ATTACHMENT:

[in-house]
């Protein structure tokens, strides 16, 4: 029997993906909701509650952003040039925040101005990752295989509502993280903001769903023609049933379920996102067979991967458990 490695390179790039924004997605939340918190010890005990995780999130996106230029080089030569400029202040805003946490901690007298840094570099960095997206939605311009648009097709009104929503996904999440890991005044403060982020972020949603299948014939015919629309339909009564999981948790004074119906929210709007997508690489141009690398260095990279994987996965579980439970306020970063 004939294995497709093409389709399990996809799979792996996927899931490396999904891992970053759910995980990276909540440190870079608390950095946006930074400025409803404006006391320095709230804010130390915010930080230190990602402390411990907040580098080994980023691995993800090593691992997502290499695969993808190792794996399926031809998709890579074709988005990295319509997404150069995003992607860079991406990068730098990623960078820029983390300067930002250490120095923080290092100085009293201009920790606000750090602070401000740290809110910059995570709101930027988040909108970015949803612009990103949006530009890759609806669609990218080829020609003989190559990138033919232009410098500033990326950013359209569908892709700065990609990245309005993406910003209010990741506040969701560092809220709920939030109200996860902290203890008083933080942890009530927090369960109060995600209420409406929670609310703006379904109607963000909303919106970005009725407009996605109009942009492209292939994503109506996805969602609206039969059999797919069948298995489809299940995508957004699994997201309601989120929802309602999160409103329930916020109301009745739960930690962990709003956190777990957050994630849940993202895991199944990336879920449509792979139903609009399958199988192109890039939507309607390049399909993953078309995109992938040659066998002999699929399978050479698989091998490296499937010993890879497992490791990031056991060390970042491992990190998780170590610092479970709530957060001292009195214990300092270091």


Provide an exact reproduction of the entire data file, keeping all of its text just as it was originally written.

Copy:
[in-house]
């Protein structure tokens, strides 16, 4: 029997993906909701509650952003040039925040101005990752295989509502993280903001769903023609049933379920996102067979991967458990 490695390179790039924004997605939340918190010890005990995780999130996106230029080089030569400029202040805003946490901690007298840094570099960095997206939605311009648009097709009104929503996904999440890991005044403060982020972020949603299948014939015919629309339909009564999981948790004074119906929210709007997508690489141009690398260095990279994987996965579980439970306020970063 004939294995497709093409389709399990996809799979792996996927899931490396999904891992970053759910995980990276909540440190870079608390950095946006930074400025409803404006006391320095709230804010130390915010930080230190990602402390411990907040580098080994980023691995993800090593691992997502290499695969993808190792794996399926031809998709890579074709988005990295319509997404150069995003992607860079991406990068730098990623960078820029983390300067930002250490120095923080290092100085009293201009920790606000750090602070401000740290809110910059995570709101930027988040909108970015949803612009990103949006530009890759609806669609990218080829020609003989190559990138033919232009410098500033990326950013359209569908892709700065990609990245309005993406910003209010990741506040969701560092809220709920939030109200996860902290203890008083933080942890009530927090369960109060995600209420409406929670609310703006379904109607963000909303919106970005009725407009996605109009942009492209292939994503109506996805969602609206039969059999797919069948298995489809299940995508957004699994997201309601989120929802309602999160409103329930916020109301009745739960930690962990709003956190777990957050994630849940993202895991199944990336879920449509792979139903609009399958199988192109890039939507309607390049399909993953078309995109992938040659066998002999699929399978050479698989091998490296499937010993890879497992490791990031056991060390970042491992990190998780170590610092479970709530957060001292009195214990300092270091």